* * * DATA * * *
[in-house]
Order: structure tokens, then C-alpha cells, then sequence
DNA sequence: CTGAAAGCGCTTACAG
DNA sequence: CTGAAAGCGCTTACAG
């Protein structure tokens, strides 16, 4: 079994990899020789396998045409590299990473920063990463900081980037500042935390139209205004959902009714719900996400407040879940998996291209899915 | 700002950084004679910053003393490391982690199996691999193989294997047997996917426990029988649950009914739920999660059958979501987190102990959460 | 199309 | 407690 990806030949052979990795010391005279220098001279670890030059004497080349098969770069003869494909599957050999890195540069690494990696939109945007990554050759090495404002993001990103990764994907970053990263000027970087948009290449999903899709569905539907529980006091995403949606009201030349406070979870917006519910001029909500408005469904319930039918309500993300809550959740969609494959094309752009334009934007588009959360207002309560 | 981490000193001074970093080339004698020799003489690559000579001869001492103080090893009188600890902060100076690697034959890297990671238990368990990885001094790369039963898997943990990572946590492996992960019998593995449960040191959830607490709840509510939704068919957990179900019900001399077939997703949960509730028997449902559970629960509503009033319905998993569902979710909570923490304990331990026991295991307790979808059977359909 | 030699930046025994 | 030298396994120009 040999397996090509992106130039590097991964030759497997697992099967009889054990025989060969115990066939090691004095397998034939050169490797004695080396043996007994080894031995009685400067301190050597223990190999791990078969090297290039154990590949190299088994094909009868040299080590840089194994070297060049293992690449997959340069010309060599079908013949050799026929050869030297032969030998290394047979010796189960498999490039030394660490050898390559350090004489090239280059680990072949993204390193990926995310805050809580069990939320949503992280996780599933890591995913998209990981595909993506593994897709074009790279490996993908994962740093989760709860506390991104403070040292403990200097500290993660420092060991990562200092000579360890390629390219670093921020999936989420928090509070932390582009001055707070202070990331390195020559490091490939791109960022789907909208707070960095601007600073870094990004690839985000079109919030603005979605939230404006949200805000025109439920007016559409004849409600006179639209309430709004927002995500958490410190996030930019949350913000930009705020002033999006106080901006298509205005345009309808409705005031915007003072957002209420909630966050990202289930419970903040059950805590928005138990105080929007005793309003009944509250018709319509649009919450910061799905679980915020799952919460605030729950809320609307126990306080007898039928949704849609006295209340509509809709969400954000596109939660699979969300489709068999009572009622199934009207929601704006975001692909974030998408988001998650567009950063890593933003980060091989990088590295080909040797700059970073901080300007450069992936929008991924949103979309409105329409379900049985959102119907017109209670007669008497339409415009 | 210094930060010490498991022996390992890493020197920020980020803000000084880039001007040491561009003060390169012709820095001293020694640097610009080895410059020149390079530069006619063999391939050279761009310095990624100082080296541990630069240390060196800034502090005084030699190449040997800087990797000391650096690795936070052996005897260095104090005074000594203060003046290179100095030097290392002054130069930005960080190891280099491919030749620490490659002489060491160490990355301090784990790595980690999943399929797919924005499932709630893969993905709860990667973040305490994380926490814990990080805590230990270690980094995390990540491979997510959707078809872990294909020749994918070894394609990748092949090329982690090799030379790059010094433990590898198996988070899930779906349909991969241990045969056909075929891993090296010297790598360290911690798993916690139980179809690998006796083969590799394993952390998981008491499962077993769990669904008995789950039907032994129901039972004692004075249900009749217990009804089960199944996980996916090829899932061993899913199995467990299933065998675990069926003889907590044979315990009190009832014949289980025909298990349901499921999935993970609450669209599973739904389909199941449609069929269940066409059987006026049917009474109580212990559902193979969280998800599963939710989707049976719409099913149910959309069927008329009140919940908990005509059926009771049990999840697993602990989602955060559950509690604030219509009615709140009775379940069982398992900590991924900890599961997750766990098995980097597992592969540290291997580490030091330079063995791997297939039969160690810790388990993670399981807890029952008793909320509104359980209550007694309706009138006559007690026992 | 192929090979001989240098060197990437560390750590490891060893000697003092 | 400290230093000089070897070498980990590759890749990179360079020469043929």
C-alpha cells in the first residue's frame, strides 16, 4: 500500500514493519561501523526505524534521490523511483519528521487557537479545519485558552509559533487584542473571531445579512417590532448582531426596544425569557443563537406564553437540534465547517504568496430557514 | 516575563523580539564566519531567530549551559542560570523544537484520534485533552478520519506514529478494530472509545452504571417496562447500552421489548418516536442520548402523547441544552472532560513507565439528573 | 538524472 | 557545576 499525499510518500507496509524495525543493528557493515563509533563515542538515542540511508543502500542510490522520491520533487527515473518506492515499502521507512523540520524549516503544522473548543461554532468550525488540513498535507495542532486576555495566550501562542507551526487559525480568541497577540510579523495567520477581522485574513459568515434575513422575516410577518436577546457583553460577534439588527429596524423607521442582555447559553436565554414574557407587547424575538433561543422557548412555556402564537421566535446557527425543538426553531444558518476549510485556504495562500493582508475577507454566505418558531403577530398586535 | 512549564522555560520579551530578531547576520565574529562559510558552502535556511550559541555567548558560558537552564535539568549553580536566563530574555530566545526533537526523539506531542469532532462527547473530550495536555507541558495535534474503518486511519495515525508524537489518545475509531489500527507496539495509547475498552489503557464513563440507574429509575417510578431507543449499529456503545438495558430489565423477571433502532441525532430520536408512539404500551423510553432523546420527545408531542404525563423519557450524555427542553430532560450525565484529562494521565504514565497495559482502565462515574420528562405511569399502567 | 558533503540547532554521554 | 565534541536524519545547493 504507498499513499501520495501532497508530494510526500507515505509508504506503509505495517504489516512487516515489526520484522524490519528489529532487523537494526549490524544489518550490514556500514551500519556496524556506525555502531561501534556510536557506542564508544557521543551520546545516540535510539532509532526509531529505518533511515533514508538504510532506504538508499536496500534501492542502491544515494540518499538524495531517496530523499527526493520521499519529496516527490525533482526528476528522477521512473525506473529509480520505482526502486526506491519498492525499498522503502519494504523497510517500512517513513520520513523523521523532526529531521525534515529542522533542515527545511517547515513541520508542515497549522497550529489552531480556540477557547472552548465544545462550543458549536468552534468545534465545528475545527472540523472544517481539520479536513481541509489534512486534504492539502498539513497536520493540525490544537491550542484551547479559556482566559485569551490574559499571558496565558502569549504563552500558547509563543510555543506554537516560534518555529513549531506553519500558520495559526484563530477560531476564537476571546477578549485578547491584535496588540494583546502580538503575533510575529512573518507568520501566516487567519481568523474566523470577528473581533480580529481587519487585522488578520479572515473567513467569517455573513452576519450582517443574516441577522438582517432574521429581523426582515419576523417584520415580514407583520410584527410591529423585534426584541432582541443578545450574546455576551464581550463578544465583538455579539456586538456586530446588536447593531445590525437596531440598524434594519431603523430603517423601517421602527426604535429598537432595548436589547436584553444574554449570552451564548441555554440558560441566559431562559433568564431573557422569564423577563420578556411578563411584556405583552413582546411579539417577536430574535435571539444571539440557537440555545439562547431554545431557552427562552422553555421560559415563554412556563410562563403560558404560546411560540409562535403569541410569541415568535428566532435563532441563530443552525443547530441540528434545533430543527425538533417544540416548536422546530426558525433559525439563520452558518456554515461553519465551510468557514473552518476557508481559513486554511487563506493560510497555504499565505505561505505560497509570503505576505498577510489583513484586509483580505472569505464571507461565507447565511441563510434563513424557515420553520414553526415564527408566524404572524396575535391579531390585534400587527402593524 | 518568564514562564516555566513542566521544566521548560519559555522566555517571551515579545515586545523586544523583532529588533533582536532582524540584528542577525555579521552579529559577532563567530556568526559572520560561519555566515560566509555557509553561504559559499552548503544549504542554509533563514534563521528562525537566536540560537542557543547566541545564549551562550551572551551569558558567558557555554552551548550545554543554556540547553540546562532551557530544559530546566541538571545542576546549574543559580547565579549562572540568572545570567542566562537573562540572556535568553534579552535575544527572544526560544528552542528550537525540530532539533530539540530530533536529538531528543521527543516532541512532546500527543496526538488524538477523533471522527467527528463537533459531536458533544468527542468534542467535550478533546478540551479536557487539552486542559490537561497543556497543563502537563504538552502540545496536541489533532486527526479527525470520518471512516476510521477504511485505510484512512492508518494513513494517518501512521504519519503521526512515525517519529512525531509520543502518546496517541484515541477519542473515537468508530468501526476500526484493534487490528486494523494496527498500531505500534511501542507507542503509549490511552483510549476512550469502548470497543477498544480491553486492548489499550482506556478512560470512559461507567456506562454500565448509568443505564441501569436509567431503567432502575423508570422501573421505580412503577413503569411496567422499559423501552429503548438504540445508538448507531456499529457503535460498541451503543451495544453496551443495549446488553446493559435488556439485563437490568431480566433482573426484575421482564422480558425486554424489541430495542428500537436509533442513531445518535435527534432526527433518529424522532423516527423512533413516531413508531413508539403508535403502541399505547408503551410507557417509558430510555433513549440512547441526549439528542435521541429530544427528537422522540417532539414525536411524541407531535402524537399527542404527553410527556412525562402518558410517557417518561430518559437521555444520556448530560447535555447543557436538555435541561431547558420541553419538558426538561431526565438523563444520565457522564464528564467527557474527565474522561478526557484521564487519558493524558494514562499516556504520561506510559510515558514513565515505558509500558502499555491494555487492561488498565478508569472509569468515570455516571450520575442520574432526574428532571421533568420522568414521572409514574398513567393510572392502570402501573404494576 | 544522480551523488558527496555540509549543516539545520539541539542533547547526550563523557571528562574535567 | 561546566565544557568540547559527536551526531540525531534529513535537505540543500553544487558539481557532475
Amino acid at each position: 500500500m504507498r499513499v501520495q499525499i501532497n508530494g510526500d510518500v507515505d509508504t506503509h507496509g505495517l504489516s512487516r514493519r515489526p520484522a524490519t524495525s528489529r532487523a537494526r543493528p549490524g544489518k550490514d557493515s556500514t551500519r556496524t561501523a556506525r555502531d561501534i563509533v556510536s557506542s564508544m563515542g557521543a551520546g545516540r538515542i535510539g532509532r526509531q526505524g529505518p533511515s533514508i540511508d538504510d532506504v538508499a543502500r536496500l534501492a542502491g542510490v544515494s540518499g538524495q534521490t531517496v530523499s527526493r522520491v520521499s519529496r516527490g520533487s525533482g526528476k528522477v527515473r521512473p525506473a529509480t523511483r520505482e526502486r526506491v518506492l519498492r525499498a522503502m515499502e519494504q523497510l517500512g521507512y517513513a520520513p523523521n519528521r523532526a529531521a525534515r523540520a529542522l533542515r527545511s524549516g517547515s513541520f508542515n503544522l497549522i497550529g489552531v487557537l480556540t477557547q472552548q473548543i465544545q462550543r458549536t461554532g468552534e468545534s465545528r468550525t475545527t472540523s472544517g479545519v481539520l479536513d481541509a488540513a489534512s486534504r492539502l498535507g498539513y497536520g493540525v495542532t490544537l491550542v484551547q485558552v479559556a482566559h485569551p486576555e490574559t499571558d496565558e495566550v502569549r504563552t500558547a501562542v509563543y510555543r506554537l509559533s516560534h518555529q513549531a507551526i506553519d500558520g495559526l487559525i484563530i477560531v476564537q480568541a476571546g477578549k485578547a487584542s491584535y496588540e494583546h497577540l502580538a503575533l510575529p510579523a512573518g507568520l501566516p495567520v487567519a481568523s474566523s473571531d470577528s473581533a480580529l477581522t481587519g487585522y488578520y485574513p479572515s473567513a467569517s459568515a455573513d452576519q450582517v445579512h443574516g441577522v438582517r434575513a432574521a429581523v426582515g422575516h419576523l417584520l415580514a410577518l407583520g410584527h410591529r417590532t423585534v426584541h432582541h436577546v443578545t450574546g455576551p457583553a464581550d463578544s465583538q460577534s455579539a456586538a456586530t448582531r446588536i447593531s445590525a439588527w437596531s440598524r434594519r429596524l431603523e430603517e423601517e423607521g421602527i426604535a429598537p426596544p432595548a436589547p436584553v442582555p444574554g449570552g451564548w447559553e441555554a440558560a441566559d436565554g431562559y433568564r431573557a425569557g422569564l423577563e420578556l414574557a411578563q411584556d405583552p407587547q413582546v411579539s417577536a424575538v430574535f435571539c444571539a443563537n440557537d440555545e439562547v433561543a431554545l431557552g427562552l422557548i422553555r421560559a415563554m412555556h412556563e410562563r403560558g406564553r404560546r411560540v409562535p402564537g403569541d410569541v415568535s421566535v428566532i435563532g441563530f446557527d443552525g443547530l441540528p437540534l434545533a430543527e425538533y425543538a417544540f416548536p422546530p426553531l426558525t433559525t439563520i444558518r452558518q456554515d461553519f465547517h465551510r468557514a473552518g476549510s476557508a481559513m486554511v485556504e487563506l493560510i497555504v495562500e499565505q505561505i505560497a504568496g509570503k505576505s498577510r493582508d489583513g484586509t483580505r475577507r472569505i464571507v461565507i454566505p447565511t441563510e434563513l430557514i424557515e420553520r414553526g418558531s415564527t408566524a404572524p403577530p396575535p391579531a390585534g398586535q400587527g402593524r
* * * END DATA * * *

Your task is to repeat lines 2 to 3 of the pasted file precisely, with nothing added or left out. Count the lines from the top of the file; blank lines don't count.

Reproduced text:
Order: structure tokens, then C-alpha cells, then sequence
DNA sequence: CTGAAAGCGCTTACAG